Plant Ecology

, Volume 220, Issue 3, pp 371–381 | Cite as

The effect of pika grazing on Stipa purpurea is amplified by warming but alleviated by increased precipitation in an alpine grassland

  • Haixia Wei
  • Jingxue Zhao
  • Tianxiang LuoEmail author


Climate warming may cause alpine grassland degradation by decreasing plant growth and increasing pika grazing, although the concurrent precipitation change may further confound the plant and pika responses to warming. We aim to investigate the interactive effect of changes in temperature, precipitation and pika herbivory on plant growth. A 2-year field manipulation experiment of 2 °C warming and 15–30% increased precipitation was conducted in an alpine grassland ecosystem. During the growing season, warming significantly reduced plant height growth of the two dominant species Stipa purpurea and Kobresia macrantha, whereas increased precipitation and its interactions with warming stimulated plant height growth. Regarding the widespread species S. purpurea, warming significantly increased the frequency, consumption, and intensity of pika herbivory, whereas increased precipitation significantly reduced pika herbivory intensity, resulting in a net positive effect of increased precipitation and its interactions with warming and pika herbivory on plant growth. However, the pika grazing on K. macrantha varied little with warming and precipitation change. There was generally a much larger effect of pika grazing on S. Purpurea than on K. macrantha, which corresponded to higher specific leaf area and nitrogen content in S. purpurea than in K. macrantha. The diet selection of pika may explain why the sensitivity of pika herbivory to warming and precipitation change differed between the two dominant plant species. Our data suggest that the effect of pika grazing on Stipa plants is amplified by climatic warming, and such a negative effect could be alleviated by increased precipitation.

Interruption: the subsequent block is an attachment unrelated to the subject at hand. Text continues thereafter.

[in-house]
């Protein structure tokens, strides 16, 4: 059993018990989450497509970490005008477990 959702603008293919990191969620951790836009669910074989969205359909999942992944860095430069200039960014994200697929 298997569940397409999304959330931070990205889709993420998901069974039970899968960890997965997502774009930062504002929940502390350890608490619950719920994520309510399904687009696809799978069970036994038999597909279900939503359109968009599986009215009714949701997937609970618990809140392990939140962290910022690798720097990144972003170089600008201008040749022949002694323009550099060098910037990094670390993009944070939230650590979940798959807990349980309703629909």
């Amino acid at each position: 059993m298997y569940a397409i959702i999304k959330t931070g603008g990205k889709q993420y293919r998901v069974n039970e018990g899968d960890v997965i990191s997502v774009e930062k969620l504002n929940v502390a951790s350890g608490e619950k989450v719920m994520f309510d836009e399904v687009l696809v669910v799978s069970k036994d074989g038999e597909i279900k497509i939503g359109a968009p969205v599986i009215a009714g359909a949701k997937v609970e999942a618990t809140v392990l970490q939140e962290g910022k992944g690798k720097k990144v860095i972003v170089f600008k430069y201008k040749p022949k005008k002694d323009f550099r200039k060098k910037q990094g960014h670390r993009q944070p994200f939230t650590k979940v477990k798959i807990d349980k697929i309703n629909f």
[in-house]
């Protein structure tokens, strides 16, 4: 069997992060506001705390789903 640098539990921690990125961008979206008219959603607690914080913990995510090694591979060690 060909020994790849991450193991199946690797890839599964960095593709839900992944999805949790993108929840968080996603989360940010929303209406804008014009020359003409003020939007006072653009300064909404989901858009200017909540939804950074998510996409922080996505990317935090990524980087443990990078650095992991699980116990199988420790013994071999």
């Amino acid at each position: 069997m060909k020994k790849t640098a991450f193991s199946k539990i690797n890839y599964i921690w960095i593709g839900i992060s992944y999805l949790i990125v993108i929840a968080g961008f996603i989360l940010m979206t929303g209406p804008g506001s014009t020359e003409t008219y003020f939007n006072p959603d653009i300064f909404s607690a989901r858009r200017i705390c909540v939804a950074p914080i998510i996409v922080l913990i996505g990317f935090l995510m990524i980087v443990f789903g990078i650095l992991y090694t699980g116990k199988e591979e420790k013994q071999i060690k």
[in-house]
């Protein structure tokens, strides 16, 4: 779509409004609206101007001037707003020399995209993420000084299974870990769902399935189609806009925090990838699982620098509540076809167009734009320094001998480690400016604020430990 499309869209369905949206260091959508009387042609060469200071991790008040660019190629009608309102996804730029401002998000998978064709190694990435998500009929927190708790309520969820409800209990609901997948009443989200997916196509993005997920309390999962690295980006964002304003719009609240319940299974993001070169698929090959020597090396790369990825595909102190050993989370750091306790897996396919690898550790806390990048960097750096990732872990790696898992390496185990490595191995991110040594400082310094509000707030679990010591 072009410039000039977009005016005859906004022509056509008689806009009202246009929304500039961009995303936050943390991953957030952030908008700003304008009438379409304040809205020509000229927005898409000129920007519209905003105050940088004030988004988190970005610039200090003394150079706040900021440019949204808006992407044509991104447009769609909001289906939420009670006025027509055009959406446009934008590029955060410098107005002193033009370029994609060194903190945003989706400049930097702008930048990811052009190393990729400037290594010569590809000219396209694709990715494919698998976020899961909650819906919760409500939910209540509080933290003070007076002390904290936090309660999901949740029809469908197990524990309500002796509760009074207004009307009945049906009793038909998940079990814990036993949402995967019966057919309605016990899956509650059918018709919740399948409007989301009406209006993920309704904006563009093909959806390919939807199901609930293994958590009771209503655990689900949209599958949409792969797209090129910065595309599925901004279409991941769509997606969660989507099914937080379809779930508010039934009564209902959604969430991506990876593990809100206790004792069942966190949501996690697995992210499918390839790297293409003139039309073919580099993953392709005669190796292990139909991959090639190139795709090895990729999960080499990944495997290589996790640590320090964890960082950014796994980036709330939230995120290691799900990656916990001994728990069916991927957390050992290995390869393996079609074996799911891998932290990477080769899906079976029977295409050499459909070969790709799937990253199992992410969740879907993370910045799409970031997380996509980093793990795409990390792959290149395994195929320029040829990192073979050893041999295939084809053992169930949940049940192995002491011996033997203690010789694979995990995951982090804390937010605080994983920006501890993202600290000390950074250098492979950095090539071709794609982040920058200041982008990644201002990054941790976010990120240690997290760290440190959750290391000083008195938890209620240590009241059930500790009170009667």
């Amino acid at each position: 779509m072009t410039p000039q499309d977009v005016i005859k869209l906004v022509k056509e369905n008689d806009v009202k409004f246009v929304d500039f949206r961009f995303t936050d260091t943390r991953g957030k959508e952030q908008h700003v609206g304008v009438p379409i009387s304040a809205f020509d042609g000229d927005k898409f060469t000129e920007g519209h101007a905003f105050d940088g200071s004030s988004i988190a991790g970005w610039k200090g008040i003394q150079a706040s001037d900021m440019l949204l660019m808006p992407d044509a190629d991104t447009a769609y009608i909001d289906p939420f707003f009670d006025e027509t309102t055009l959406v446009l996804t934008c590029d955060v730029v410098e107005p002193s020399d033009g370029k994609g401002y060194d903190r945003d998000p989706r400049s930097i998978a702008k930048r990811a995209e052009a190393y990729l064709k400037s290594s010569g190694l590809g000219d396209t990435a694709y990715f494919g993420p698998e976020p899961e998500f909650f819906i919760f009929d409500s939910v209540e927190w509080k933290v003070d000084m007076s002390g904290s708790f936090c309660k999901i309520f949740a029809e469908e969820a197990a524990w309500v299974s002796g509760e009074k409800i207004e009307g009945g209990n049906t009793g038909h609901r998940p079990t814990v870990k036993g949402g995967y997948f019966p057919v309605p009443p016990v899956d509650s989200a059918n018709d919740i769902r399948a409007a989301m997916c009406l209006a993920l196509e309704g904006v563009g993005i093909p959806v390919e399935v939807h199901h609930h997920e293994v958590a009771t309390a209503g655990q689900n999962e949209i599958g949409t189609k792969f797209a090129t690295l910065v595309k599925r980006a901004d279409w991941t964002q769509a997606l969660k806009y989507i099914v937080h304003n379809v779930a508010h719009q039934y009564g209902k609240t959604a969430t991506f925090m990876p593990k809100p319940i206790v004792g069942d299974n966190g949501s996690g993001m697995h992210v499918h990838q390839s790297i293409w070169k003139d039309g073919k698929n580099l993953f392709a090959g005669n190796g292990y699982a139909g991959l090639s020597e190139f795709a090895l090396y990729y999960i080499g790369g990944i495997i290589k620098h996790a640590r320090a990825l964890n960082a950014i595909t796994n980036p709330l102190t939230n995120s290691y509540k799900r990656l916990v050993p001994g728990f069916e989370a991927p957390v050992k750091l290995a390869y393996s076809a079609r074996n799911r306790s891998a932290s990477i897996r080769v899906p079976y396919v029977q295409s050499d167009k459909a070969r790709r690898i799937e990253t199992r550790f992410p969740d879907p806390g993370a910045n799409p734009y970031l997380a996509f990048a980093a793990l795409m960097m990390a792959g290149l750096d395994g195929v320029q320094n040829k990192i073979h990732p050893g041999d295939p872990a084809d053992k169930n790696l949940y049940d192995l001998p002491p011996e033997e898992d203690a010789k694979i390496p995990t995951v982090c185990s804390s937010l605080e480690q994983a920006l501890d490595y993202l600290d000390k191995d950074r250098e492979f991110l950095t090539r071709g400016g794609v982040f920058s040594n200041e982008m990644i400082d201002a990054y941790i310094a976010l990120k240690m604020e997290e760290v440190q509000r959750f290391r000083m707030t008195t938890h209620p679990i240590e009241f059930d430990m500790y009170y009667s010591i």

Alpine ecosystem Climate change Grassland degradation Plateau pika Warming Precipitaion change 



We thank Dr. Gengxin Zhang for his help with the warming experimental design. This study was funded by the National Natural Science Foundation of China (41830649, 41301047, 31170451).


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© Springer Nature B.V. 2019

Authors and Affiliations

  1. 1.Key Laboratory of Alpine Ecology, Institute of Tibetan Plateau ResearchChinese Academy of SciencesBeijingChina
  2. 2.College of Tourism and Resource EnvironmentZaozhuang UniversityZaozhuangChina
  3. 3.CAS Center for Excellence in Tibetan Plateau Earth SciencesBeijingChina

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